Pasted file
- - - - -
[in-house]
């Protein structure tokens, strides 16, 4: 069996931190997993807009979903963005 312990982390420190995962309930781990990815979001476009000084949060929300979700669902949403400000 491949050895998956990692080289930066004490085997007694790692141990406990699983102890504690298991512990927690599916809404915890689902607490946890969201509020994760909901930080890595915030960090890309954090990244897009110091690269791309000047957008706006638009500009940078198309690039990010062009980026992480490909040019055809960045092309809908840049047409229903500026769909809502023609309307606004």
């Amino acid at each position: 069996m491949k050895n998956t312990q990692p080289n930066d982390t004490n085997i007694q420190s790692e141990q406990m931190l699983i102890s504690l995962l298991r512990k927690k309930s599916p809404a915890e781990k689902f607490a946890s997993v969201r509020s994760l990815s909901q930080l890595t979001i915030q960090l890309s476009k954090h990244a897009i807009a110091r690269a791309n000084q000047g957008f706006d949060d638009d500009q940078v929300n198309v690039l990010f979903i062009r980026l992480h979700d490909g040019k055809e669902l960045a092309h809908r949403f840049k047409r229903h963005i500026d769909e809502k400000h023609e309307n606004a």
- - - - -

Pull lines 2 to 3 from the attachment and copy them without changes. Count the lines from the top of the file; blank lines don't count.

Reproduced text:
């Protein structure tokens, strides 16, 4: 069996931190997993807009979903963005 312990982390420190995962309930781990990815979001476009000084949060929300979700669902949403400000 491949050895998956990692080289930066004490085997007694790692141990406990699983102890504690298991512990927690599916809404915890689902607490946890969201509020994760909901930080890595915030960090890309954090990244897009110091690269791309000047957008706006638009500009940078198309690039990010062009980026992480490909040019055809960045092309809908840049047409229903500026769909809502023609309307606004």
């Amino acid at each position: 069996m491949k050895n998956t312990q990692p080289n930066d982390t004490n085997i007694q420190s790692e141990q406990m931190l699983i102890s504690l995962l298991r512990k927690k309930s599916p809404a915890e781990k689902f607490a946890s997993v969201r509020s994760l990815s909901q930080l890595t979001i915030q960090l890309s476009k954090h990244a897009i807009a110091r690269a791309n000084q000047g957008f706006d949060d638009d500009q940078v929300n198309v690039l990010f979903i062009r980026l992480h979700d490909g040019k055809e669902l960045a092309h809908r949403f840049k047409r229903h963005i500026d769909e809502k400000h023609e309307n606004a």